NRCS plan and ineligible expenditures. The expenditures must be consistent with a conservation plan approved by the Natural Resources Conservation Service (NRCS) or, if there are no NRCS plans for the area, a state (or local) plan. I.R.C. §175(c)(3). See also 2016 IRS Pub. 225 (Ch. 5). On this point, expenditures for draining or filling of wetlands or land preparation for center-pivot irrigation are not deductible as soil and water conservation expenses. I.R.C. §(c)(3)(B). Similarly, expenses to clear land so that it can be farmed are not eligible and must be added to basis. IRS Pub. 225, Chapter 5, also points out that ineligible expenditures include those for various structures such as tanks, reservoirs, pipes, culverts, canals, dams, wells, or pumps composed of masonry, concrete, tile (including drainage tile), metal or wood. The costs associated with these items are recovered through depreciation. Similarly, costs associated with clearing land to prepare it for farming are not eligible and must be added to basis. Likewise, expenses that are currently deductible as repairs or are otherwise currently deductible under I.R.C. §162 as an ordinary and necessary business expense are not claimed under I.R.C. §175. Treas. Reg. §1.175-2(b)(2).
Deduction limit. The deduction may not exceed 25 percent of the taxpayer's “gross income derived from farming” in any taxable year. I.R.C. §175(b). The term “gross income derived from farming” includes gain from the sale of draft, dairy, breeding or sporting purpose livestock, but not gains from the sale of machinery or land. Excess amounts may be carried over to the succeeding years subject to the same 25 percent limit.
Note: It is possible that qualified expenditures could be subject to the 25 percent limitation if the farm taxpayer defers a sufficient amount of grain sales, for example, such that gross farm income is decreased.
How to Claim the Deduction
Line 12 of the 2016 Schedule F (Form 1040) is where soil and water conservation expenses can be reported. As noted above, if they are not claimed they are to be added to the land’s basis. In addition, as noted above, the decision to either currently deduct or capitalize soil and water conservation expenses is made in the first year in which the expenses are incurred and establishes a method of accounting. To change that method of accounting requires IRS approval.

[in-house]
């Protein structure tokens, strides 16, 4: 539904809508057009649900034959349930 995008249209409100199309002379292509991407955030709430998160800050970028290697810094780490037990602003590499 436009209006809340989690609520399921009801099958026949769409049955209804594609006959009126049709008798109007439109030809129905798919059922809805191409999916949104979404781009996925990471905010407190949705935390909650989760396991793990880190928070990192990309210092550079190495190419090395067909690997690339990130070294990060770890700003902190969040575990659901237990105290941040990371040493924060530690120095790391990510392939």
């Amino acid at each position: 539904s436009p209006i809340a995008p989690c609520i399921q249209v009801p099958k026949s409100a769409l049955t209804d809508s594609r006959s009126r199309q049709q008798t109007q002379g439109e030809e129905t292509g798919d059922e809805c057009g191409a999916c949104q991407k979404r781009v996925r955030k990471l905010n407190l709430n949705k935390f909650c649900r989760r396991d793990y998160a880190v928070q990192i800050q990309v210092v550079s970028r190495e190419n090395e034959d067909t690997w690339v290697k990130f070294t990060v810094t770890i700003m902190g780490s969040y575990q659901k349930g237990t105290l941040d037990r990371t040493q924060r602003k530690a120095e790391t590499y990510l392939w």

If a deduction is taken for soil and water conservation expenses on farmland or ranchland and the land is disposed of within ten years of its acquisition, part or all of the deductions taken are recaptured as ordinary income up to the amount of gain on the disposition or the amount deducted multiplied by a percentage (as noted below), whichever is lower. I.R.C. §1252. The amount of recapture depends upon how long the land was held before disposition. For land held five years or less, all of the deductions are subject to recapture. For land held more than five years but less than ten, a sliding scale applies. A sale or disposition in the sixth year recaptures 80 percent, within the seventh year 60 percent, within the eighth year 40 percent, and within the ninth year 20 percent, of the deductions. If the land was held for more than nine years, there is no recapture of soil and water conservation deductions.
To restate, in the event recapture applies, the recaptured amount cannot exceed the amount of gain on the land. Also, if only a portion of the land is disposed of, the deductions attributable to the entire parcel are allocated to each part in proportion to the fair market value of each at the time of disposition. If disposition of the land is by gift, tax-free exchange or transfer at death, no gain is recognized from recapture.
The current deduction for soil and water conservation expenses can be a helpful provision for numerous farmers. When a farmer has qualifying expenses it’s a helpful tool to include in the tax planning arsenal.